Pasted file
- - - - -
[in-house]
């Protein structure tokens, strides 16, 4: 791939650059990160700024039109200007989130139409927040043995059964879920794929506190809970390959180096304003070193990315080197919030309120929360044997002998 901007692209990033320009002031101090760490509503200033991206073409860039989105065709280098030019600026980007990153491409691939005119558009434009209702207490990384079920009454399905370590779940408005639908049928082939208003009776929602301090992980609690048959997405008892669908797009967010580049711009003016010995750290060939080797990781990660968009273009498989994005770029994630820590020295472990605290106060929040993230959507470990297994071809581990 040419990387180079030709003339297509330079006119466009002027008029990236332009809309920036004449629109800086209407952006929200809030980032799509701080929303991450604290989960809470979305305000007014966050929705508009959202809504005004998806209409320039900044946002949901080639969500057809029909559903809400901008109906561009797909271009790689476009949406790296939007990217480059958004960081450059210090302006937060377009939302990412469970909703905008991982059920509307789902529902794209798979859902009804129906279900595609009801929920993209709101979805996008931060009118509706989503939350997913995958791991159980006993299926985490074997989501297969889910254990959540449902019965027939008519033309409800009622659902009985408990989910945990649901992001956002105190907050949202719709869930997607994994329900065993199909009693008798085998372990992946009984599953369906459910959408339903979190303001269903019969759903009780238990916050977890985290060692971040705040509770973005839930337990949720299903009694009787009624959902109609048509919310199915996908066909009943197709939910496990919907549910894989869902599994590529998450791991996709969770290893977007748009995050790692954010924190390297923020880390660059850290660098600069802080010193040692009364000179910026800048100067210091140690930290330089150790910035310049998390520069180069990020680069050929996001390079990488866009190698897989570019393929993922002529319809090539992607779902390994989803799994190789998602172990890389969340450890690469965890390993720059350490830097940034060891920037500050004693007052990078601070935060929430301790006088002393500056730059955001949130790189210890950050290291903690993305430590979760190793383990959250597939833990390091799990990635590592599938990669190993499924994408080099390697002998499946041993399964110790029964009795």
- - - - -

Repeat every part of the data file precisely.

[in-house]
């Protein structure tokens, strides 16, 4: 791939650059990160700024039109200007989130139409927040043995059964879920794929506190809970390959180096304003070193990315080197919030309120929360044997002998 901007692209990033320009002031101090760490509503200033991206073409860039989105065709280098030019600026980007990153491409691939005119558009434009209702207490990384079920009454399905370590779940408005639908049928082939208003009776929602301090992980609690048959997405008892669908797009967010580049711009003016010995750290060939080797990781990660968009273009498989994005770029994630820590020295472990605290106060929040993230959507470990297994071809581990 040419990387180079030709003339297509330079006119466009002027008029990236332009809309920036004449629109800086209407952006929200809030980032799509701080929303991450604290989960809470979305305000007014966050929705508009959202809504005004998806209409320039900044946002949901080639969500057809029909559903809400901008109906561009797909271009790689476009949406790296939007990217480059958004960081450059210090302006937060377009939302990412469970909703905008991982059920509307789902529902794209798979859902009804129906279900595609009801929920993209709101979805996008931060009118509706989503939350997913995958791991159980006993299926985490074997989501297969889910254990959540449902019965027939008519033309409800009622659902009985408990989910945990649901992001956002105190907050949202719709869930997607994994329900065993199909009693008798085998372990992946009984599953369906459910959408339903979190303001269903019969759903009780238990916050977890985290060692971040705040509770973005839930337990949720299903009694009787009624959902109609048509919310199915996908066909009943197709939910496990919907549910894989869902599994590529998450791991996709969770290893977007748009995050790692954010924190390297923020880390660059850290660098600069802080010193040692009364000179910026800048100067210091140690930290330089150790910035310049998390520069180069990020680069050929996001390079990488866009190698897989570019393929993922002529319809090539992607779902390994989803799994190789998602172990890389969340450890690469965890390993720059350490830097940034060891920037500050004693007052990078601070935060929430301790006088002393500056730059955001949130790189210890950050290291903690993305430590979760190793383990959250597939833990390091799990990635590592599938990669190993499924994408080099390697002998499946041993399964110790029964009795």